Kutani Kinzan Kiln

Kinzan kiln was established in 1906 and has continued to produce Kutani ware for about 110 years. Among the traditional techniques of Kutani ware, the Kiln especially excels in Kinsai, glaze painting with gold. In addition to the traditional techniques and innovative trials by artists, Kinzan kiln continues to create a new world of colorful Kutani ware by exploring various techniques and materials.

About Kinzan Kiln

Once you see one, you will probably never forget it.

The colors are as vivid as a watercolor painting and the artisanship is incredibly exquisite.
These beautiful pieces are all Kutani ware from the “Kinzan Kiln”. They are absolutely beautiful in photographs, but when you see the pieces in person, you will be impressed by the delicate brilliance of the gold and the refined texture of the paint and porcelain themselves.

Although their products make you feel special when you use them at your table, they make your space more attractive when you display them.
You will feel as if you have acquired a one-of-a-kind work of art that is beautiful both to use and to display.

Unique and Beautiful Kutani ware made by Kinzan Kiln

In the traditional craft world of Japan, where “Wabi-Sabi” * are highly valued, color is not much preferred. Especially in ceramics and porcelain, most works make use of the characteristics of the clay, and it is very rare to use many different colors, such as Kutani ware, which uses colored paintings on white porcelain.

So, from the perspective of such a general traditional craft, their works are quite unique.

“But this is what makes us unique. I want to show the beauty of the colorful and gold Kutani ware has while using traditional techniques.” Said Mr. Yukio Yoshita, the fourth generation of Kinzan Kiln.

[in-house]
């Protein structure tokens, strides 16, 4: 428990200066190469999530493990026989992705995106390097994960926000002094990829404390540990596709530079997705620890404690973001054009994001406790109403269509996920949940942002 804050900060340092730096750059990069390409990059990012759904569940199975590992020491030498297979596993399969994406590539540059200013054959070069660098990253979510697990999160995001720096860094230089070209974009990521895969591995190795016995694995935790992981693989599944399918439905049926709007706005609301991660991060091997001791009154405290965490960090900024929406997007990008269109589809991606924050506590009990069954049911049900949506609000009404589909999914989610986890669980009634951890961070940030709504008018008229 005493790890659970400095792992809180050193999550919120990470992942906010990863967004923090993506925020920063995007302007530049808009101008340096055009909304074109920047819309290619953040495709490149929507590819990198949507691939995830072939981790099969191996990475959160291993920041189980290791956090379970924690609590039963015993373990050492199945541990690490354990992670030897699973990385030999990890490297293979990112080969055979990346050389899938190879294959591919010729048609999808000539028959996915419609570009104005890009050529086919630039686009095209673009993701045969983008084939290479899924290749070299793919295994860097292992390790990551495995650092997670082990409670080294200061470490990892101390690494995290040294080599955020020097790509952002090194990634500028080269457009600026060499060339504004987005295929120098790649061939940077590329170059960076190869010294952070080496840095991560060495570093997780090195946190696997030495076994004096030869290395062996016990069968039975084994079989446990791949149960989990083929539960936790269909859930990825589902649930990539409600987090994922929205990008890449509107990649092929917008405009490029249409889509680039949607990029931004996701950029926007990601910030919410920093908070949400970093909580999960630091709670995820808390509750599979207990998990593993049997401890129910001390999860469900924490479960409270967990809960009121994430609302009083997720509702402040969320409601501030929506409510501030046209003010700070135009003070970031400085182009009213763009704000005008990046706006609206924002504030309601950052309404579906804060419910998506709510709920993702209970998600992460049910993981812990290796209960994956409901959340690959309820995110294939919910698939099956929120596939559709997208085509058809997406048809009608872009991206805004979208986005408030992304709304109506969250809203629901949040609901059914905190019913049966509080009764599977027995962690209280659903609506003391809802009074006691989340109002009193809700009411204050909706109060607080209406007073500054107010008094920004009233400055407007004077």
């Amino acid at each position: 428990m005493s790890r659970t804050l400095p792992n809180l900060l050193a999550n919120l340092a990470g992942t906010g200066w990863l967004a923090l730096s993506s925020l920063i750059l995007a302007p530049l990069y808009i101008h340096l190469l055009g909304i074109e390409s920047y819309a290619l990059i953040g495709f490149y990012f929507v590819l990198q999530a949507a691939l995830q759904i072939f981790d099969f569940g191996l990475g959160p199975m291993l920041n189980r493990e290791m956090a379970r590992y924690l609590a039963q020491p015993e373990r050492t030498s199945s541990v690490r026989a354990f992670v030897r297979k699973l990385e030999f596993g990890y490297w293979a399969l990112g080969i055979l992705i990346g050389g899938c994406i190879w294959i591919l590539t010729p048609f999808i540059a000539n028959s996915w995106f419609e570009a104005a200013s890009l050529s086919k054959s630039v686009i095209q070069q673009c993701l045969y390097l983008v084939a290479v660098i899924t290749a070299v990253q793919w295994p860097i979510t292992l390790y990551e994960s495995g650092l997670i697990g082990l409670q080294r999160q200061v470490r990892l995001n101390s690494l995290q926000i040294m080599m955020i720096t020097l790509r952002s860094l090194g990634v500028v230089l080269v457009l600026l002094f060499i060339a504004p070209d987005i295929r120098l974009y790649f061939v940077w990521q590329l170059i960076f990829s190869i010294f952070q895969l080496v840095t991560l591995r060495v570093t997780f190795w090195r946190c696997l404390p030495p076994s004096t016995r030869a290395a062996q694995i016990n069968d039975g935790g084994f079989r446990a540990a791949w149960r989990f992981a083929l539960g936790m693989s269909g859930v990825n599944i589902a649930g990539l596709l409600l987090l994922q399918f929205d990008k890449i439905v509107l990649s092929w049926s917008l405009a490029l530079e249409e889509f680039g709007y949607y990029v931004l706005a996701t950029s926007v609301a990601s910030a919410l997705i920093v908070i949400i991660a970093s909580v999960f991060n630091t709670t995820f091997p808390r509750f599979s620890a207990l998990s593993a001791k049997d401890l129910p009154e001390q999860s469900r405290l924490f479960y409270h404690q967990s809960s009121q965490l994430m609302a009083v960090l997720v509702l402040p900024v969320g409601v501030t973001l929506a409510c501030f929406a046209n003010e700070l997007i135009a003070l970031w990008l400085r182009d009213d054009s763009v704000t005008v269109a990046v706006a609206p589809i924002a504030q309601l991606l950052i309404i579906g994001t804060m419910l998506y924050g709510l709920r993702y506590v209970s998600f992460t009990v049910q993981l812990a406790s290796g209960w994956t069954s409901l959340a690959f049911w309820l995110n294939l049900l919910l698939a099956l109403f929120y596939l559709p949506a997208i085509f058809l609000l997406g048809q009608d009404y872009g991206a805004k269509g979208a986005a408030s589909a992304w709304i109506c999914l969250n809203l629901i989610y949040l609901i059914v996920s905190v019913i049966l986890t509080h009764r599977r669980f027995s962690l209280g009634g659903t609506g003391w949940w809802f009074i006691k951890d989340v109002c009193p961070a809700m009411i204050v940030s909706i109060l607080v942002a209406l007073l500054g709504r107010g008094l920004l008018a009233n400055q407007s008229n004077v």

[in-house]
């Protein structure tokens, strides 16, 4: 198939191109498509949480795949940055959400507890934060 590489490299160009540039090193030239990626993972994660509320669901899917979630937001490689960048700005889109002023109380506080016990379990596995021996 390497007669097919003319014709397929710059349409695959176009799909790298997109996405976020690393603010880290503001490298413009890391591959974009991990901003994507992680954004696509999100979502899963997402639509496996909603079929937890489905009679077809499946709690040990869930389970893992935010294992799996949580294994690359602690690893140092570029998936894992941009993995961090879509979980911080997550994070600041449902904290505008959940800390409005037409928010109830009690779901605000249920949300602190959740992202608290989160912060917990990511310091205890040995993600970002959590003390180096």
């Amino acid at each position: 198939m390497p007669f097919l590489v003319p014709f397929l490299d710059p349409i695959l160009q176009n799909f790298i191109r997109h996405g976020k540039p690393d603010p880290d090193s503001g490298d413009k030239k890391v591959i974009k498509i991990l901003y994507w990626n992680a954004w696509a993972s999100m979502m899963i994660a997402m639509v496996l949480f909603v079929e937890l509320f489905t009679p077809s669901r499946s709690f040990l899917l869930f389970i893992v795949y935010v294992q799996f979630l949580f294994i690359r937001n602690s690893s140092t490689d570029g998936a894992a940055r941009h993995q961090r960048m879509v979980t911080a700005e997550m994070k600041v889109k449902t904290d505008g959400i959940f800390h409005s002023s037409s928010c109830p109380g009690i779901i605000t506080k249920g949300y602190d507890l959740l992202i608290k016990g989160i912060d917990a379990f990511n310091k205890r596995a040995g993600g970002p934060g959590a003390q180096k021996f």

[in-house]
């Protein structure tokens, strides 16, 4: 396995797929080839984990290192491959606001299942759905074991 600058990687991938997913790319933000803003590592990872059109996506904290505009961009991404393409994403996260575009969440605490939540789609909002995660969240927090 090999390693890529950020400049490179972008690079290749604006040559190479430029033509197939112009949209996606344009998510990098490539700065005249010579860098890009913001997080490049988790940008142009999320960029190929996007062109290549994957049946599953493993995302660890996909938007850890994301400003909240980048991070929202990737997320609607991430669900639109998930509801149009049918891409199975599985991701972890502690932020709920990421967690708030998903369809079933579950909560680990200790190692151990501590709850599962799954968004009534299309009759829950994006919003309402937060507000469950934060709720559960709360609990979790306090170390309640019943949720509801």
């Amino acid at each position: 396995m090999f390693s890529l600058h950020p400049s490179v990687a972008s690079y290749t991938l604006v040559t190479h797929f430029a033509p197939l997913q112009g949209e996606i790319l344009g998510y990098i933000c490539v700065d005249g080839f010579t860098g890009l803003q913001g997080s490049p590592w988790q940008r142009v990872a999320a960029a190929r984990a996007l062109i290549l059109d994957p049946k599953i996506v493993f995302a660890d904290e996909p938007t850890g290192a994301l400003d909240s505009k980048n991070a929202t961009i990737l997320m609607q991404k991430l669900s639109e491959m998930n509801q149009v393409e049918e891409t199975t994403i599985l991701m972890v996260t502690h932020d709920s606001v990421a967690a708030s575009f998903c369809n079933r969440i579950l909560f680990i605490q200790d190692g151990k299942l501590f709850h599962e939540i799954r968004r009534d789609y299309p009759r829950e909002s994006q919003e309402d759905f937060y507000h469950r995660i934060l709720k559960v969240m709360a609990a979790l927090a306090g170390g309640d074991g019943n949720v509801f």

* Wabi-Sabi is the word to appreciate Japanese aesthetic sensibilities, which represents “beauty within simplicity and imperfection.

Kinzan Kiln is specializing in Kutani ware overglaze painting, located in Takado-cho, Komatsu City, Ishikawa Prefecture. It was established in 1906 by Shosaku Yoshida, the first generation of the family, and has continued to produce Kutani ware for about 110 years.

At Kinzan Kiln, Mr. Yukio’s wife, Rumiko, and the third-generation potter, Mr. Minori, who is Yukio’s father, are working on the porcelain. Mr. Minori is a master of “Yuri Kinsai” (gold glazing with underglaze) and is one of the artisans certified as a living national treasure (designated by the national government as an important intangible cultural property holder).

The mainstream of Kutani ware is Kinrande, a decorative technique in which gold paint is baked onto the surface of the porcelain. Mr. Yukio also specializes in “Kinrande”, he layers and textures the colors and painstakingly draws the patterns one by one with a brush. Kinzan Kiln is rare among many kilns in that it has been manufacturing gold powder in-house for a long time.

They grind gold leaf into fine gold powder, a process called “Kinkeshi,” which produces finer and more colorful products than those on the market.

‘Shugu’ Series

Simple, strong forms and elegant patterns with gold. These series were created under the supervision of Mr. Moritaka, Yukio’s younger brother, who is an industrial designer.

In creating this series, he selected what he thought were the best from the wide variety of techniques and patterns that Kinzan Kiln has produced in the past and took a lot of ideas from the kiln staff in terms of design.

The arabesque pattern “Shiromori” used for this sake cup is actually one of the traditional techniques of Kutani ware, and each pattern was created from the voices of the staff who wanted to make it.

 That is how the Shugu series of neat and clean products in a very limited number of colors was created.

When creating the product, Yukio, the fourth generation, said that he wanted to create a product that was fun to look at and fun to use on a daily basis.

And they made exactly what he said he wanted.

Tradition continues to be developed and refined

It is easy to buy cheap, mass-produced products, but how many people continue to use them with passion and attachment? Tradition and innovation are handed down from generation to generation, and I believe that the more we continue to use something that is filled with the passion of its creator, the more attractive it becomes. And we can feel the joy of using such things for a long time itself. The artisans of Kinzan Kiln are constantly trying to innovate their techniques, styles, and production processes.